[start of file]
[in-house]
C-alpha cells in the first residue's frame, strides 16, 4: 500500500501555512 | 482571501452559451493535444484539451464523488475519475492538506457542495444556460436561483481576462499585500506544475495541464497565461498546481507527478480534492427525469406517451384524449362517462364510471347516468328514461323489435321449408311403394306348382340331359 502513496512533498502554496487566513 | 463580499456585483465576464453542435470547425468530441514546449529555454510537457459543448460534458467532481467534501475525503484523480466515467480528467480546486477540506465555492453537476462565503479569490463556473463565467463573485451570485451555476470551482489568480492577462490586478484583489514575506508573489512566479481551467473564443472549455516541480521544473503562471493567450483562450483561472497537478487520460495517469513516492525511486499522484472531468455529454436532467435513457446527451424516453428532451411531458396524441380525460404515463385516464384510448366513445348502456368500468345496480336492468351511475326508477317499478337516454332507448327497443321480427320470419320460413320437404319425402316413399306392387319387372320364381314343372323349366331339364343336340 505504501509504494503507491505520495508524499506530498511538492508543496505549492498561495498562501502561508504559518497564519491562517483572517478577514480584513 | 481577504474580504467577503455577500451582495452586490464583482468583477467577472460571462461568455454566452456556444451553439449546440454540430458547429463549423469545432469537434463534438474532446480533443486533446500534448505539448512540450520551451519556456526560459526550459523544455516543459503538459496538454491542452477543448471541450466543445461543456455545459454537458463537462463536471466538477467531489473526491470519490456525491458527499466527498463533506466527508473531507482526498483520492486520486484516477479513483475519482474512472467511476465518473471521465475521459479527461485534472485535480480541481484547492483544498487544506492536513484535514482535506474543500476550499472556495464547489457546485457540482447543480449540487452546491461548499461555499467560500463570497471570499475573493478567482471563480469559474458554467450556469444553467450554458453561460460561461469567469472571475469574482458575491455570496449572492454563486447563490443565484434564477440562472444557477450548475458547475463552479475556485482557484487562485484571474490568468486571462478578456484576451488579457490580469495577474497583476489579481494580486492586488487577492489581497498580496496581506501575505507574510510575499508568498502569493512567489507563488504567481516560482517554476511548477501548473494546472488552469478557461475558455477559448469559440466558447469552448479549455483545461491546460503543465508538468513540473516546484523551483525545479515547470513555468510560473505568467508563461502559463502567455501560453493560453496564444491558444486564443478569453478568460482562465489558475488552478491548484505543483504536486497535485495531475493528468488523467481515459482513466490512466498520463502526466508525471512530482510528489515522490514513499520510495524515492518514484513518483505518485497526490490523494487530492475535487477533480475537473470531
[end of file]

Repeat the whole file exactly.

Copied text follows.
[in-house]
C-alpha cells in the first residue's frame, strides 16, 4: 500500500501555512 | 482571501452559451493535444484539451464523488475519475492538506457542495444556460436561483481576462499585500506544475495541464497565461498546481507527478480534492427525469406517451384524449362517462364510471347516468328514461323489435321449408311403394306348382340331359 502513496512533498502554496487566513 | 463580499456585483465576464453542435470547425468530441514546449529555454510537457459543448460534458467532481467534501475525503484523480466515467480528467480546486477540506465555492453537476462565503479569490463556473463565467463573485451570485451555476470551482489568480492577462490586478484583489514575506508573489512566479481551467473564443472549455516541480521544473503562471493567450483562450483561472497537478487520460495517469513516492525511486499522484472531468455529454436532467435513457446527451424516453428532451411531458396524441380525460404515463385516464384510448366513445348502456368500468345496480336492468351511475326508477317499478337516454332507448327497443321480427320470419320460413320437404319425402316413399306392387319387372320364381314343372323349366331339364343336340 505504501509504494503507491505520495508524499506530498511538492508543496505549492498561495498562501502561508504559518497564519491562517483572517478577514480584513 | 481577504474580504467577503455577500451582495452586490464583482468583477467577472460571462461568455454566452456556444451553439449546440454540430458547429463549423469545432469537434463534438474532446480533443486533446500534448505539448512540450520551451519556456526560459526550459523544455516543459503538459496538454491542452477543448471541450466543445461543456455545459454537458463537462463536471466538477467531489473526491470519490456525491458527499466527498463533506466527508473531507482526498483520492486520486484516477479513483475519482474512472467511476465518473471521465475521459479527461485534472485535480480541481484547492483544498487544506492536513484535514482535506474543500476550499472556495464547489457546485457540482447543480449540487452546491461548499461555499467560500463570497471570499475573493478567482471563480469559474458554467450556469444553467450554458453561460460561461469567469472571475469574482458575491455570496449572492454563486447563490443565484434564477440562472444557477450548475458547475463552479475556485482557484487562485484571474490568468486571462478578456484576451488579457490580469495577474497583476489579481494580486492586488487577492489581497498580496496581506501575505507574510510575499508568498502569493512567489507563488504567481516560482517554476511548477501548473494546472488552469478557461475558455477559448469559440466558447469552448479549455483545461491546460503543465508538468513540473516546484523551483525545479515547470513555468510560473505568467508563461502559463502567455501560453493560453496564444491558444486564443478569453478568460482562465489558475488552478491548484505543483504536486497535485495531475493528468488523467481515459482513466490512466498520463502526466508525471512530482510528489515522490514513499520510495524515492518514484513518483505518485497526490490523494487530492475535487477533480475537473470531